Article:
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Education Secretary Betsy DeVos appeared on CBS's "60 Minutes" on Sunday night and stumbled in answering questions that journalist Lesley Stahl asked her during a pointed interview.

Stahl repeatedly challenged the education secretary, at one point suggesting that DeVos should visit underperforming public schools to learn about their problems. DeVos responded, "Maybe I should." The secretary also said she is "not so sure exactly" how she became, as Stahl described her, "the most hated" member of President Donald Trump's Cabinet but believes that she is "misunderstood."

These are just some of the things that DeVos said - or couldn't answer - during the interview:

--She couldn't say whether the number of false accusations of sexual assault on school campuses is lower than the number of actual rapes or assaults.

--Arming teachers "should be an option" for states and communities, she said, even though she couldn't "ever imagine" her first-grade teacher, Mrs. Zorhoff, having a gun.

--"We have invested billions and billions and billions of dollars from the federal level, and we have seen zero results," she said - a statement Stahl challenged.

--"I hesitate to talk about all schools in general because schools are made up of individual students attending them."

--In reference to the #MeToo movement, she said she experienced some moments decades ago that "today would just be viewed as unacceptable."

DeVos, who rarely gives interviews to journalists, is a longtime school choice advocate who once said that traditional public education is "a dead end" and has made clear that her top priority as the nation's education chief is expanding alternatives to traditional public schools. She is a champion of using public funds for private and religious school education, and critics say she is determined to privatize public education. DeVos has denied it.

DeVos, a billionaire who has spent millions of dollars on school efforts in her home state of Michigan, has been perhaps the most controversial of Trump's Cabinet members. She became the first Cabinet nominee in history to need a tie-breaking vote from the vice president to be confirmed by the Senate. Her January 2017 confirmation hearing before the Senate education panel was marked by her inability to answer basic questions about education.

In the "60 Minutes" interview, more than a year after becoming education secretary, DeVos again had trouble answering questions and seemed to contradict herself. For example, she and Stahl had this conversation about what happens to underperforming traditional public schools when children leave for alternatives and take funding with them:

STAHL: Why take away money from that school that's not working - to bring them up to a level where they are, that school is working?

DEVOS: Well, we should be funding and investing in students, not in school, school buildings, not in institutions, not in systems.

STAHL: Okay. But what about the kids who are back at the school that's not working? What about those kids?

DEVOS: Well, in places where there have been, where there is, a lot of choice that's been introduced, Florida, for example, the studies show that when there's a large number of students that opt to go to a different school or different schools, the traditional public schools actually, the results get better, as well.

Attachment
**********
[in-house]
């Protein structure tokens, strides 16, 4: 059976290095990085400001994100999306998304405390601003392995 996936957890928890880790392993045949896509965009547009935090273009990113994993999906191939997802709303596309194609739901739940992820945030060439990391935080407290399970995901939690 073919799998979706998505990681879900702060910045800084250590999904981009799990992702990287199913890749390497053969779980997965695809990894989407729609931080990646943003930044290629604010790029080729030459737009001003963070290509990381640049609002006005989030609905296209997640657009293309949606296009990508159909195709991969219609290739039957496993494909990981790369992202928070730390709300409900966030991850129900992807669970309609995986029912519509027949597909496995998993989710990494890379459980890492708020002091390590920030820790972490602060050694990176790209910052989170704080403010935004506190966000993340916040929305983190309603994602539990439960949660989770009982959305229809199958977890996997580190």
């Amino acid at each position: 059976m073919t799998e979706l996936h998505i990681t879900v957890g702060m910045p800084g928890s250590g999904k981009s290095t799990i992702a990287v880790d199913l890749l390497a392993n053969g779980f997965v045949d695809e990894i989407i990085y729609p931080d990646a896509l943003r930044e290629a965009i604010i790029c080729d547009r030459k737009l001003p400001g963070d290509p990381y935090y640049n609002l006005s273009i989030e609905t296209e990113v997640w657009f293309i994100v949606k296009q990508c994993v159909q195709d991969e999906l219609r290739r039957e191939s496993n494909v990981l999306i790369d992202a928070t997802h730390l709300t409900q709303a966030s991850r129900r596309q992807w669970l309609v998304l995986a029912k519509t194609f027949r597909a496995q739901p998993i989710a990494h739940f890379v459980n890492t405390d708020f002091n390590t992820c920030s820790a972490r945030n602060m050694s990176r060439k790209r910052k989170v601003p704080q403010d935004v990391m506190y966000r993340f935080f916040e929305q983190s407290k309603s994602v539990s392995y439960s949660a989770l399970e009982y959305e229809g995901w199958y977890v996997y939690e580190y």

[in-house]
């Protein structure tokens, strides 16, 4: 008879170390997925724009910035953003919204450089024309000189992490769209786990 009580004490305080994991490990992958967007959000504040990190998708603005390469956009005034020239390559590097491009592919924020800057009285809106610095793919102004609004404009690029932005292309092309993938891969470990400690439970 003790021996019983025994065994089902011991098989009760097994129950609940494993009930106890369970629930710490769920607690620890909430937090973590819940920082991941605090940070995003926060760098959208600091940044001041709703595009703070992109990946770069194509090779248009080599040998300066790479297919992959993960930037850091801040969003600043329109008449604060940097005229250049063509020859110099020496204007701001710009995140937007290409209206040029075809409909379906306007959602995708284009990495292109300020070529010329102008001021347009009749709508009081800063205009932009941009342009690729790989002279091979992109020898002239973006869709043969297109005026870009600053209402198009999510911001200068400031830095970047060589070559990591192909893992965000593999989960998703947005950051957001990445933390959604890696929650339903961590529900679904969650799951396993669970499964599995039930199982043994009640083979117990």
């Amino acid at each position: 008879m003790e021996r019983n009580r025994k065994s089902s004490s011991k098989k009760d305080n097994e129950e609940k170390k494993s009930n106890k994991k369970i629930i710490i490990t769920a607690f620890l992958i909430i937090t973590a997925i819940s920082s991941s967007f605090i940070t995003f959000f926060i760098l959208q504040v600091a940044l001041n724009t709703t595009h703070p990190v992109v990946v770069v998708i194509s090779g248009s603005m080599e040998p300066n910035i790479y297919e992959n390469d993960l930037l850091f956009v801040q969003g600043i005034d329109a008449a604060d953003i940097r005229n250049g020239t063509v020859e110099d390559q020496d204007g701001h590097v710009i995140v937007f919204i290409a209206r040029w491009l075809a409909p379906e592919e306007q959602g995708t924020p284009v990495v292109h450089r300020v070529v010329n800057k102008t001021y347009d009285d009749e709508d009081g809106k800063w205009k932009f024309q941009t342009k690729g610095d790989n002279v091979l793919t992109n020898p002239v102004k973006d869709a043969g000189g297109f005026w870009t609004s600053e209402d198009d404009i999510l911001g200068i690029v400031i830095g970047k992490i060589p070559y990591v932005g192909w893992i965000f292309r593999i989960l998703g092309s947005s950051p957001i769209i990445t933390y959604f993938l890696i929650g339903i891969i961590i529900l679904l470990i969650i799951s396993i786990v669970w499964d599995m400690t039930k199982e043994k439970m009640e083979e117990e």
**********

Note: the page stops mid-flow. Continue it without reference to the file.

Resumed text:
STAHL: Now, has that happened in Michigan? We're in Michigan. This is your home state.

DEVOS: Yes, well, there's lots of great options and choices for students here.

STAHL: Have the public schools in Michigan gotten better?

DEVOS: I don't know. Overall, I, I can't say overall that they have all gotten better.

STAHL: The whole state is not doing well.

DEVOS: Well, there are certainly lots of pockets where this, the students are doing well and . . .

STAHL: No, but your argument that if you take funds away that the schools will get better is not working in Michigan where you had a huge impact and influence over the direction of the school system here.

DEVOS: I hesitate to talk about all schools in general because schools are made up of individual students attending them.

STAHL: The public schools here are doing worse than they did.

DEVOS: Michigan schools need to do better. There is no doubt about it.

STAHL: Have you seen the really bad schools? Maybe try to figure out what they're doing?

DEVOS: I have not, I have not, I have not intentionally visited schools that are underperforming.

STAHL: Maybe you should.

DEVOS: Maybe I should. Yes.

And there was this exchange about DeVos and her popularity - or, rather, lack of it:

STAHL: Why have you become, people say, the most hated Cabinet secretary?

DEVOS: I'm not so sure exactly how that happened. But I think there are a lot of really powerful forces allied against change.

STAHL: Does it hurt?

DEVOS: Sometimes it does. Sometimes it does. Again, I think, I think . . .

STAHL: Do you ever say . . .

DEVOS: I'm more misunderstood than anything.

Stahl asked DeVos about her decision last year to rescind Obama-era Title IX guidelines on how schools should handle sexual assault allegations. DeVos, saying that too many men were falsely accused, set new rules making it harder for accusers to prove their accusations.

STAHL: Are you in any way, do you think, suggesting that the number of false accusations are as high as the number of actual rapes or assaults?

DEVOS: Well, one sexual assault is one too many, and one falsely accused individual is one too many.

STAHL: Yeah, but are they the same?

DEVOS: I don't know. I don't know. But I'm committed to a process that's fair for everyone involved.

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